LOS ANGELES — The father of actor Paul Walker, who was killed as a passenger in a 2013 crash of a Porsche Carrera GT, is suing the automaker and charging the car was unsafe.
The suit alleges that Porsche advertised the vehicle as “a racing car licensed for use on the road.” But in fact, the car “lacked safety features that are found on well-designed racing cars or even Porsche’s least expensive road cars — features that could have prevented the accident or, at a minimum, allowed Paul Walker to survive the crash,” the suit continues.
Walker’s father, Paul William Walker III, argues the car should have had electronic stability control, a common feature in many cars today. It also charges the side door reinforcement was made of weaker materials than what is found in mass-market cars such as the Honda Civic.
According to the suit, the seat belt design trapped Walker after the crash, and that he was alive until the car burst into flames 1 minute and 20 seconds after the crash.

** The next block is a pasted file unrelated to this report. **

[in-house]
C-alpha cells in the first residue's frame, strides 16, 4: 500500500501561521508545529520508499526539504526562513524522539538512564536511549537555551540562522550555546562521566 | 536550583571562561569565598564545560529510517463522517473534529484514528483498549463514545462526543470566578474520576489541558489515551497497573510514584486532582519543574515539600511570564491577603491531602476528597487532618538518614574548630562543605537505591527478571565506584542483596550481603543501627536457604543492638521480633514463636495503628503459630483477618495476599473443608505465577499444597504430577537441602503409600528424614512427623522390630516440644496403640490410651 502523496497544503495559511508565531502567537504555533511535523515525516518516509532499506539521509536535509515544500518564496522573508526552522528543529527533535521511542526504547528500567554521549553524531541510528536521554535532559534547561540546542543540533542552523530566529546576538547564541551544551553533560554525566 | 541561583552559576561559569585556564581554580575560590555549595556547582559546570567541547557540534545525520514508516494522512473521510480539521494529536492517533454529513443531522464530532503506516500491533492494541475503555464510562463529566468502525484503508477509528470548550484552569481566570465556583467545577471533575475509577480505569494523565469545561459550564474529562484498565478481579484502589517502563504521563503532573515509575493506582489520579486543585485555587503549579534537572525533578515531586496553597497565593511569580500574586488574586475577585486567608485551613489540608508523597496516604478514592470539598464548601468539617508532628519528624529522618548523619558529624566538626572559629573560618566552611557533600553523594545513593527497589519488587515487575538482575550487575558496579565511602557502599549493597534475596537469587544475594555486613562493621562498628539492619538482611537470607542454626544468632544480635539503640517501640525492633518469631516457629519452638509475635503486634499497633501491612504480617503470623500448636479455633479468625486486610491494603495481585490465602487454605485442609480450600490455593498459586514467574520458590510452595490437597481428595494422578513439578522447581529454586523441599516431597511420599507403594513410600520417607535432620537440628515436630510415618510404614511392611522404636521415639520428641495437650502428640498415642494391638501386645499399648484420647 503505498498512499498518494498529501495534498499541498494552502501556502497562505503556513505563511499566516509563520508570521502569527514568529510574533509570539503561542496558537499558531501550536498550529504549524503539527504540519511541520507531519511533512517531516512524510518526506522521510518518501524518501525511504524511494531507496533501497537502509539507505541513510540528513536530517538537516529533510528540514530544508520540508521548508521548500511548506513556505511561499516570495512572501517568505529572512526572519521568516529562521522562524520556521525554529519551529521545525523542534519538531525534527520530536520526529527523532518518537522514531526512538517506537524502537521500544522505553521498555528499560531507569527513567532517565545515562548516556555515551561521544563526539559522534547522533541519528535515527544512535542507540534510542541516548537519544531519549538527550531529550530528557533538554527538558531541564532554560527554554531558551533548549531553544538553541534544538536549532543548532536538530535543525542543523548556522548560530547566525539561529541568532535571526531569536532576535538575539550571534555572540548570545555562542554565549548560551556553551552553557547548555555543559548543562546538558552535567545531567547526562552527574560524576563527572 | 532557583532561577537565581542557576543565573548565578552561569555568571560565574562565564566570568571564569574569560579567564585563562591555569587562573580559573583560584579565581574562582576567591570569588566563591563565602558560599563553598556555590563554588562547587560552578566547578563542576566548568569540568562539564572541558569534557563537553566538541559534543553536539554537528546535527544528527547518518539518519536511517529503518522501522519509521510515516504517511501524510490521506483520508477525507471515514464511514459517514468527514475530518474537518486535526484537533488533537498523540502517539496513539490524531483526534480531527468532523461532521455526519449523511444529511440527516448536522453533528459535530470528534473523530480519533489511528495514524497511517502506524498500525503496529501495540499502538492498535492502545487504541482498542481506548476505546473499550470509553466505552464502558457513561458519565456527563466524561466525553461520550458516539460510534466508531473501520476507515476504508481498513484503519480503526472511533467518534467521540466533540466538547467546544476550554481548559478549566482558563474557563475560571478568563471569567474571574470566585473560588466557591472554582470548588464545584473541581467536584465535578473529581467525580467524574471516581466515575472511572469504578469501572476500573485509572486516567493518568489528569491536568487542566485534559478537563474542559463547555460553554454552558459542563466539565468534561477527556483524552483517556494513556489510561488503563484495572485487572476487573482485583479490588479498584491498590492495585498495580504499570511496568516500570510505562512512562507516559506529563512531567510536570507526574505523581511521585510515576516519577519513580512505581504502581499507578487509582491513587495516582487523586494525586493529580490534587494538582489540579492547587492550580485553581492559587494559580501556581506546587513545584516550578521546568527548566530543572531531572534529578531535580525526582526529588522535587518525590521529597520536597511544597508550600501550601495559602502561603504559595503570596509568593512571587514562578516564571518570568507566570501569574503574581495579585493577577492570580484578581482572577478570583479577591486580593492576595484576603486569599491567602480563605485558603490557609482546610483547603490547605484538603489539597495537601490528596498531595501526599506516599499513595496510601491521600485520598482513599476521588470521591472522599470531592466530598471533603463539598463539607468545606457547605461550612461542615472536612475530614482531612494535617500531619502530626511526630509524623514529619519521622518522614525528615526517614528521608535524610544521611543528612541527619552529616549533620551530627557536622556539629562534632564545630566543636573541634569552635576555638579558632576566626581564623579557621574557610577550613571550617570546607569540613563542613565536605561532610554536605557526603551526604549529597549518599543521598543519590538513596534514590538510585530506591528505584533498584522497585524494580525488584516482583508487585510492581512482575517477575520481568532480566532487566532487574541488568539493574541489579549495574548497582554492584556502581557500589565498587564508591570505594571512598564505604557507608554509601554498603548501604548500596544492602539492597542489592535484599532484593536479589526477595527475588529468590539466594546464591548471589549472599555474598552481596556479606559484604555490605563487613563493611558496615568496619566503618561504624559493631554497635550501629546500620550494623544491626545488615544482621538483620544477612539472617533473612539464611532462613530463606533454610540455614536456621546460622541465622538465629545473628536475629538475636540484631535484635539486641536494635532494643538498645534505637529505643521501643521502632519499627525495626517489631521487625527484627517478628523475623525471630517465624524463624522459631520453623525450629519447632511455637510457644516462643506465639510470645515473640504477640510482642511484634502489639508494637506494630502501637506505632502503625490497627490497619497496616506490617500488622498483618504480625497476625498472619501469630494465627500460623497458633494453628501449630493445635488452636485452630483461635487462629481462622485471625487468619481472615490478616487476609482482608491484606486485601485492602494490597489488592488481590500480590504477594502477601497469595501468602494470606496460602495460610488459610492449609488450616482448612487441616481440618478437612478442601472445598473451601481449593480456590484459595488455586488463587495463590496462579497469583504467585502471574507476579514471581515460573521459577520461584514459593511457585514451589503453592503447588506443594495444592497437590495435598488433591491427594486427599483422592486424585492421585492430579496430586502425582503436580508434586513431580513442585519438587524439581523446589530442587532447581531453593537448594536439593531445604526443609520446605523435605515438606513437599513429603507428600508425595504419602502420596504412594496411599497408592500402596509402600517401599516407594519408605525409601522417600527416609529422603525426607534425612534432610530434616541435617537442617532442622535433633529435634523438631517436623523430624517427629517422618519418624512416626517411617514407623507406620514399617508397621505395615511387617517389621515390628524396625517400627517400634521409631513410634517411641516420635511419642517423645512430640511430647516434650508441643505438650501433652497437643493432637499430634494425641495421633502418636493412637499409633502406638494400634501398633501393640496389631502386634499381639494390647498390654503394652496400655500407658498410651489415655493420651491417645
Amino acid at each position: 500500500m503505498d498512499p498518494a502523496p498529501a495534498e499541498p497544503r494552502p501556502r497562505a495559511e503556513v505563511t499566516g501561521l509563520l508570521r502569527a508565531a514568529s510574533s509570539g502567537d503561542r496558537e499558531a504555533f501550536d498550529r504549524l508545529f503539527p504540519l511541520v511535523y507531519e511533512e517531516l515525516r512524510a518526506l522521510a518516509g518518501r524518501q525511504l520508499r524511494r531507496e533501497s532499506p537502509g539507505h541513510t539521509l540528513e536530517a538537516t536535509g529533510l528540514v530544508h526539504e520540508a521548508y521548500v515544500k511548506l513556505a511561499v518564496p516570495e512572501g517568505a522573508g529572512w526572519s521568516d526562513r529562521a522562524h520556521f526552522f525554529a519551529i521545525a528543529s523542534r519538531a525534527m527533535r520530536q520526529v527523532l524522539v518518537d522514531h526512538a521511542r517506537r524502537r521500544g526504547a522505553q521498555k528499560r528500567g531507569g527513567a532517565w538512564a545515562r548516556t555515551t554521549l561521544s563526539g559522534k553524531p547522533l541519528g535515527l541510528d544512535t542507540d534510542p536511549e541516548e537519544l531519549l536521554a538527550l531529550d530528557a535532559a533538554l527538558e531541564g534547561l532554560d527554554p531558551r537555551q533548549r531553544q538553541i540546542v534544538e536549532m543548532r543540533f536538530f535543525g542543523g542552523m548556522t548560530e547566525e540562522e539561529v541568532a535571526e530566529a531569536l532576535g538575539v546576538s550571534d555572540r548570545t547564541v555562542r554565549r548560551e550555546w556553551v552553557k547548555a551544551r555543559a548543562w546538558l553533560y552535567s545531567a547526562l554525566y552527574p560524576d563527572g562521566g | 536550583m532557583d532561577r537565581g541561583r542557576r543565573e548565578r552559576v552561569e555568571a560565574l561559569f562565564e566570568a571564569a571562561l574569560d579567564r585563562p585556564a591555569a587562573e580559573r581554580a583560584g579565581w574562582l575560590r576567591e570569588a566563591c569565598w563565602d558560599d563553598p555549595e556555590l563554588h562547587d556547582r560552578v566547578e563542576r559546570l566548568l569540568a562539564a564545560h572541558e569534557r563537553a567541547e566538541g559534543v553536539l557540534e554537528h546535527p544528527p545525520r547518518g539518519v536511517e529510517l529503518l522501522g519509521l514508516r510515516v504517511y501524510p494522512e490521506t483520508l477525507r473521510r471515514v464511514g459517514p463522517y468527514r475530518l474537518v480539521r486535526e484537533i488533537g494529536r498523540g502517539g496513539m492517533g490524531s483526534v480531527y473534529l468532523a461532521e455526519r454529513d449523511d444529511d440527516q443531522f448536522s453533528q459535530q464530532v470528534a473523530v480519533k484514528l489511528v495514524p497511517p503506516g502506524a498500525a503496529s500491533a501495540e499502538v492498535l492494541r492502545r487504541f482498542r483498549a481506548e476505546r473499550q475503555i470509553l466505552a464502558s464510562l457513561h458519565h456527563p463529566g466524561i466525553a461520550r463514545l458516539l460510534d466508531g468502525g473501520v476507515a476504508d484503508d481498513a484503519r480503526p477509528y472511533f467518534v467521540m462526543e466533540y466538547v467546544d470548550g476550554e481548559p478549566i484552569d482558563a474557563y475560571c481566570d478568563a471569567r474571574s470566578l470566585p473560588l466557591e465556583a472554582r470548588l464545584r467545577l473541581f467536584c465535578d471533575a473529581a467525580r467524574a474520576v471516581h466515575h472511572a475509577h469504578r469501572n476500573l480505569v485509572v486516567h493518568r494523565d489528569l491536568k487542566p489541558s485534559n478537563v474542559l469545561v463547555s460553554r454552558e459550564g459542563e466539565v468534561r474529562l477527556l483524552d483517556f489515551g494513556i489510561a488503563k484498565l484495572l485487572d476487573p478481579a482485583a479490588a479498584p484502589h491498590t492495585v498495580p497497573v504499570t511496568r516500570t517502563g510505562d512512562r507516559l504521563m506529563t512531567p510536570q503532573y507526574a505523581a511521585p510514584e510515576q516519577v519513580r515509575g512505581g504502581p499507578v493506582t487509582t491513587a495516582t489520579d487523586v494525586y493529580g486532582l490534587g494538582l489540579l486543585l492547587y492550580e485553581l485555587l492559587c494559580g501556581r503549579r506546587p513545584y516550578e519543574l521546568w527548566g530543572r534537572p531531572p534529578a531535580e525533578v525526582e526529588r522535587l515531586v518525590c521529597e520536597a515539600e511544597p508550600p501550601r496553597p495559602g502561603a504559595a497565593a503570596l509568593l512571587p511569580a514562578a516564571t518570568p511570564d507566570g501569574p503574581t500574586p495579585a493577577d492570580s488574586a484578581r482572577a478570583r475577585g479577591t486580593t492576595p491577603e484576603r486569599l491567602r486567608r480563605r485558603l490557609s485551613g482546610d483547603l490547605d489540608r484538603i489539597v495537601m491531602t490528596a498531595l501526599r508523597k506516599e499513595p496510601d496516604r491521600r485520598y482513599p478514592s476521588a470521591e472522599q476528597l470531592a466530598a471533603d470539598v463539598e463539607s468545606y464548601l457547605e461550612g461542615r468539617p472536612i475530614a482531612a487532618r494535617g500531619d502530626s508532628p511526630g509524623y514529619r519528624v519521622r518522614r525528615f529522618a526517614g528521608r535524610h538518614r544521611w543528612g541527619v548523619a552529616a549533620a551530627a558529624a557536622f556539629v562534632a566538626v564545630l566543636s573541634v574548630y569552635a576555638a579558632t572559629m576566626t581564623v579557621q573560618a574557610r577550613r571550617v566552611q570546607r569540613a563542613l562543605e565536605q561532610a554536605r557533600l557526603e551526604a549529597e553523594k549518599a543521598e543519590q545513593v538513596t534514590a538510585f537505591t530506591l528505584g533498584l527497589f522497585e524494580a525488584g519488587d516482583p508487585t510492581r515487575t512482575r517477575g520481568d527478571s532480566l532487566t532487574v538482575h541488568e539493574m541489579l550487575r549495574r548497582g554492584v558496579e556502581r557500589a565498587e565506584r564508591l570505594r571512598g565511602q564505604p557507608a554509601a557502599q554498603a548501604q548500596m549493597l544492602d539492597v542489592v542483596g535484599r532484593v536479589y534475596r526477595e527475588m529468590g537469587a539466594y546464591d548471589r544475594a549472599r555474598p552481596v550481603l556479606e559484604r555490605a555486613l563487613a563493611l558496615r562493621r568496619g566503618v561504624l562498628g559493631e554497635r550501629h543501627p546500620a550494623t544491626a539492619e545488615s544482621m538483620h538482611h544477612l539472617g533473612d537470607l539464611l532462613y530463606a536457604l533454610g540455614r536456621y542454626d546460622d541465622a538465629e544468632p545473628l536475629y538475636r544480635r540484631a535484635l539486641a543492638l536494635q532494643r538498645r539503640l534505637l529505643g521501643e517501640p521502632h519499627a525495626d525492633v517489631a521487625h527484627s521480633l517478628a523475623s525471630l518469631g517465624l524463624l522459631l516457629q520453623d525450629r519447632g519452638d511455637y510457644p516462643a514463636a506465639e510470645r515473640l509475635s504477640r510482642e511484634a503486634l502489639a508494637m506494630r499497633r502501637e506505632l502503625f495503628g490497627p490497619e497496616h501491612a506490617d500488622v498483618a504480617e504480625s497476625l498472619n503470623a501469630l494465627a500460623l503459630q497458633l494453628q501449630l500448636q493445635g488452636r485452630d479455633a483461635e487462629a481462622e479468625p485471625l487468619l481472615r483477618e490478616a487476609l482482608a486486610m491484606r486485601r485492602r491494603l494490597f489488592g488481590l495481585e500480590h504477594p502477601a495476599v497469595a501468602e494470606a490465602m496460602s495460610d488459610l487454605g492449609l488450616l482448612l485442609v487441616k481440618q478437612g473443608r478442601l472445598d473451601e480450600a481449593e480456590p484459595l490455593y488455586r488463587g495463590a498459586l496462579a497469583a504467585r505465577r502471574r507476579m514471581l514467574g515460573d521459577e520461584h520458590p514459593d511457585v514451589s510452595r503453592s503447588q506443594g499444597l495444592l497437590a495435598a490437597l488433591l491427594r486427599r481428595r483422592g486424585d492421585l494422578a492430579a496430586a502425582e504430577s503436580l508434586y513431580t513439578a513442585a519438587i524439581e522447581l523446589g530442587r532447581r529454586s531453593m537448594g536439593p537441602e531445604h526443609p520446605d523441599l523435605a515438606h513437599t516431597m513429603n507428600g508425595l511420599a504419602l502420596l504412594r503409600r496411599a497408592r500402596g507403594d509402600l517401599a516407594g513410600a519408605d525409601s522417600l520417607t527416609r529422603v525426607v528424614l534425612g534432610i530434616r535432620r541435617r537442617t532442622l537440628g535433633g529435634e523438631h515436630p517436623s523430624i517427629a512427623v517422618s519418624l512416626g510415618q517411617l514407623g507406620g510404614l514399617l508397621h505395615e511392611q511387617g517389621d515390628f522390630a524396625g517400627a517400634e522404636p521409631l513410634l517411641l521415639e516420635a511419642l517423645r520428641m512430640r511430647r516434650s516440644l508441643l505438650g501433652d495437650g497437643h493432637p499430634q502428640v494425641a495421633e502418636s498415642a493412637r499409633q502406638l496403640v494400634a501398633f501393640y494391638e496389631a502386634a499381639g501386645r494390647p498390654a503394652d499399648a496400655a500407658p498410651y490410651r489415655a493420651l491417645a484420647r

The lawsuit was filed in Los Angeles Superior Court on Wednesday.
The claims are similar to those made in a separate suit filed against Porsche on behalf of Walker’s minor daughter, Meadow, his sole heir. Walker’s father is bringing the suit on behalf of Walker’s estate, of which he is the executor.
Walker, 40, star of the Fast & The Furious movies, was killed when the Porsche he was riding slammed into a light pole.
The suit claims that the car, which was driven by his friend Roger Rodas, who was also killed, was traveling between 63 to 71 mph when the accident happened.
In a March 2014 report, the Los Angeles County Sheriff’s department estimated the car was going between 80 and 93 mph. Investigators ruled the cause of the crash was that it was traveling at an unsafe speed on the road, which had a 45 mph speed limit. The sheriff’s investigators found nothing mechanically wrong with the car and noted it had an after-market exhaust system to allow it to go faster.
Porsche, part of Volkswagen AG, did not respond to a request for comment on the latest suit.
In response to the suit by Walker’s daughter, Porsche filed a motion blaming Walker and Rodas for their deaths.
The automaker said Walker was a “knowledgeable and sophisticated user” of the car and knew of the perils, risks and dangers of riding in it. Porsche charged that the car itself was “abused and altered,” as well as improperly maintained, after it was sold.
Correction: An earlier version of this article incorrectly reported the year of Paul Walker’s death.